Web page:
Treasury yields move higher despite weak US, China data

Government debt yields were higher on Thursday despite data showing anemic wholesale inflation in the U.S. and mixed economic figures from China.

At around 3:30 p.m. ET, the yield on the benchmark 10-year Treasury note which moves inversely to price, was higher at around 2.628 percent, while the yield on the 30-year Treasury bond was also higher at 3.045 percent.


On Wednesday, yields rose despite the Labor Department indicating that wholesale prices barely increased in February after falling for three straight months. Overnight, data showed China's industrial output expanded at its slowest rate in 17 years.

Investors also grappled with ongoing trade negotiations between China and the U.S. CNBC learned through multiple sources that China wants to link a formal state visit to the U.S. to a trade-deal announcement. The sources said Beijing wants a deal to be fully ironed out before Chinese President Xi Jinping sat down with President Donald Trump. They also said, however, Trump prefers to close the deal himself with Xi in person.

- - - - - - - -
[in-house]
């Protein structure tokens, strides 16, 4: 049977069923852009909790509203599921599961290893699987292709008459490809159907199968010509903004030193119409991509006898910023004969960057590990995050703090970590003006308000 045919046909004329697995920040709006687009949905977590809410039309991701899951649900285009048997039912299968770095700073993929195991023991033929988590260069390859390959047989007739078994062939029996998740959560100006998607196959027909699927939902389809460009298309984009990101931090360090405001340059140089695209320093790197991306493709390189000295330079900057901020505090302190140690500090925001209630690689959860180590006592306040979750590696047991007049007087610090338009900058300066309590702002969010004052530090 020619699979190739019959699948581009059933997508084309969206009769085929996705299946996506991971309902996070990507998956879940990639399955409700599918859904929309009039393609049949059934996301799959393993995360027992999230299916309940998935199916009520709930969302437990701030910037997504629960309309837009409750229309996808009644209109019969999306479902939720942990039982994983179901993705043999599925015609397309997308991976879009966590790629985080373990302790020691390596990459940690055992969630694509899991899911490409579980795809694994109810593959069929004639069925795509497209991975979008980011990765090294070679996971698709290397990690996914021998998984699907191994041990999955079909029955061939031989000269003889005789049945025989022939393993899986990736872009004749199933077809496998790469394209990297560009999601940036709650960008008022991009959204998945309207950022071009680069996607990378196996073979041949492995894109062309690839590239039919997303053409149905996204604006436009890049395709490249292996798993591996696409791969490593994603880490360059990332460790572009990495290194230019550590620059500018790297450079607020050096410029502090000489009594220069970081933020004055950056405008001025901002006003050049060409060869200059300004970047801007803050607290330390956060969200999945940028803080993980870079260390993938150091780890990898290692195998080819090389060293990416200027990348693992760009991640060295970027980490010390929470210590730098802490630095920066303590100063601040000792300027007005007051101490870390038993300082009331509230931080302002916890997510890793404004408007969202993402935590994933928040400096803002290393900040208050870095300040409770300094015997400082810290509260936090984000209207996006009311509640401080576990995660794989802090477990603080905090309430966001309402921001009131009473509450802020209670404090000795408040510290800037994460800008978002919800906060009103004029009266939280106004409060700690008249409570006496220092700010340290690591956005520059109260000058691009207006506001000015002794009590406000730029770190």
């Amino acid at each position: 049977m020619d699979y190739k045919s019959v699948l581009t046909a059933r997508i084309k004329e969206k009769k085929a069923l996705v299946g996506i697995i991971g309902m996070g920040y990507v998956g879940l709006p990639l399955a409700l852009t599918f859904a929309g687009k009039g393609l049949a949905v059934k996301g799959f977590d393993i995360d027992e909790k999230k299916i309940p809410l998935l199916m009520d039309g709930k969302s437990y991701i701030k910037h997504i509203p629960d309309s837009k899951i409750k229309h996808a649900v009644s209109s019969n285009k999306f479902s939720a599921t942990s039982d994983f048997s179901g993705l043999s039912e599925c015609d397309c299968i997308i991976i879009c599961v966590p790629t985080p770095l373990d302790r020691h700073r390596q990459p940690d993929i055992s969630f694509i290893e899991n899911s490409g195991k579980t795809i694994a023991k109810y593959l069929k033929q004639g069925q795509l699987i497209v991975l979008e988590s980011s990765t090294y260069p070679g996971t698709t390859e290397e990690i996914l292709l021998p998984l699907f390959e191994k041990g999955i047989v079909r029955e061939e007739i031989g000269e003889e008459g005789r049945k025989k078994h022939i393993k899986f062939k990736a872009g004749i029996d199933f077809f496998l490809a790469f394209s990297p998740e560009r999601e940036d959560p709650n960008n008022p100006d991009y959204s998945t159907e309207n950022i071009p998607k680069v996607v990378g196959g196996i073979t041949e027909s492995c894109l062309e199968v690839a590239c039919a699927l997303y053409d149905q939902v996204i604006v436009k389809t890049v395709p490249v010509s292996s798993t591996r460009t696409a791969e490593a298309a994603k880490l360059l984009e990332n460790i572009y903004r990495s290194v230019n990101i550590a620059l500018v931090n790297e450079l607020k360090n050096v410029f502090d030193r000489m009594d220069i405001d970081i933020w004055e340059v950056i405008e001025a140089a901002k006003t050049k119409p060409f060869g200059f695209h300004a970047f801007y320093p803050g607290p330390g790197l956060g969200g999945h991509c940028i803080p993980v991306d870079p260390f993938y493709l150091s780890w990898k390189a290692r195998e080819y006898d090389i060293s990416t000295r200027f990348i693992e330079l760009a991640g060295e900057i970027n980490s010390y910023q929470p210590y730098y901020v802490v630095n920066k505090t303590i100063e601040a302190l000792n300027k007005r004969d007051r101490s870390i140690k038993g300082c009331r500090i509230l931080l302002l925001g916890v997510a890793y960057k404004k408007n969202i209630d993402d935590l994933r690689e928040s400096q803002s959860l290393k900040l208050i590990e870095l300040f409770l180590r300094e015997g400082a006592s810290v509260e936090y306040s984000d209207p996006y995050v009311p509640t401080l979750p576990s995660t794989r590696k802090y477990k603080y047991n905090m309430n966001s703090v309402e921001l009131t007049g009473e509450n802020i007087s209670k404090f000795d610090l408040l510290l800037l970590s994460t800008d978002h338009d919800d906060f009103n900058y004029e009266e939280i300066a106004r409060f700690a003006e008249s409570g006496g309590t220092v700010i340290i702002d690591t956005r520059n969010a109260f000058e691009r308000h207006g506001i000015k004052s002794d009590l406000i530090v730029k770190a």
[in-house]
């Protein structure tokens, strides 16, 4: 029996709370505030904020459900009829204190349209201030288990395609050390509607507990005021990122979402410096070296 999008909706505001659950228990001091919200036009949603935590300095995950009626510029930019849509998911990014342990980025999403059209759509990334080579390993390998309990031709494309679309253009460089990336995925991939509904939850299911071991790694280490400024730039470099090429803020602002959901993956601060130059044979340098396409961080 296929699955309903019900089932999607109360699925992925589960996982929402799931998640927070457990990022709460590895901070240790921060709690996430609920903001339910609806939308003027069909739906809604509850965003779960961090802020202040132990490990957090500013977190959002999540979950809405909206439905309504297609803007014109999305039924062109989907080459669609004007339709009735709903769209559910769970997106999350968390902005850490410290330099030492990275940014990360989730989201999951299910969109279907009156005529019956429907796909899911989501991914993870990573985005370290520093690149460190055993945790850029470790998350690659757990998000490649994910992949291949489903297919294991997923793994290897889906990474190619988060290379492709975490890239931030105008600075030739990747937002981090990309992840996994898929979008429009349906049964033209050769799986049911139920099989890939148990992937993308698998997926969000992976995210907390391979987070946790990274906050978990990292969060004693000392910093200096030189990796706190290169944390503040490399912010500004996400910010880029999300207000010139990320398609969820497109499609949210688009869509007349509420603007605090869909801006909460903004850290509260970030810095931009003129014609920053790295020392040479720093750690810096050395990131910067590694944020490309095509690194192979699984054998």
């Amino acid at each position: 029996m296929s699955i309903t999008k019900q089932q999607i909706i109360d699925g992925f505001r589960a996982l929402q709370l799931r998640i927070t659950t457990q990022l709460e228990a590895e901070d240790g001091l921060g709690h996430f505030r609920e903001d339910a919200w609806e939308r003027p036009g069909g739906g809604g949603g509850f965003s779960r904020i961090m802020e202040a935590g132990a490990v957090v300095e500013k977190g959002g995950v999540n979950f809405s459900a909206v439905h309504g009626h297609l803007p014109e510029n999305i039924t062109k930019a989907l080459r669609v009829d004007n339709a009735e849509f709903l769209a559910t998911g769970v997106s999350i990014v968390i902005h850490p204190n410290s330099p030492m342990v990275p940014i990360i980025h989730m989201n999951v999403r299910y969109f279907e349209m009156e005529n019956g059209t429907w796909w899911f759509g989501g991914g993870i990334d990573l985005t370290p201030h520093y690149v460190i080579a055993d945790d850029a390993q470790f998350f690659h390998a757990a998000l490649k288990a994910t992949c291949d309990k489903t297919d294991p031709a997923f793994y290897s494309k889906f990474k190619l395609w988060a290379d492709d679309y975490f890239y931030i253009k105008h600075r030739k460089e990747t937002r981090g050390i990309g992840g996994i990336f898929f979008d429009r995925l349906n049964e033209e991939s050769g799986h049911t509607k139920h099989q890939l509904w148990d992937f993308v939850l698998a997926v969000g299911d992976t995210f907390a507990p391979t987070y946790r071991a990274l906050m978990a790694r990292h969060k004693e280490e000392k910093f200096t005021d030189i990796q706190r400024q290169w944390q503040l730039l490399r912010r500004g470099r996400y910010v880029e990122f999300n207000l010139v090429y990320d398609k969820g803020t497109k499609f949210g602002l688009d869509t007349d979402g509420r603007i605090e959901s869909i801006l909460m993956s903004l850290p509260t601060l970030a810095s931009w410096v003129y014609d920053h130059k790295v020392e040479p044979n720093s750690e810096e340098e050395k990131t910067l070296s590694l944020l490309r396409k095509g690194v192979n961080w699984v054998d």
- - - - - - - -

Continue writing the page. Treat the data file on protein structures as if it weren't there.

Bloomberg News reported earlier in the day that China and the U.S. are trying to push back a meeting between the countries' two leaders from late March to April at the earliest. This comes after Trump said he was in no rush to form an agreement. Bloomberg's report comes after China's industrial output expanded at its slowest rate in 17 years.

Stateside, investors are likely to closely monitor another fresh round of economic data Thursday.

New home sales fell 6.9 percent in January — which was more than expected and a sign the U.S. government shutdown could have kept buyers on the sidelines.

— CNBC's Fred Imbert contributed reporting.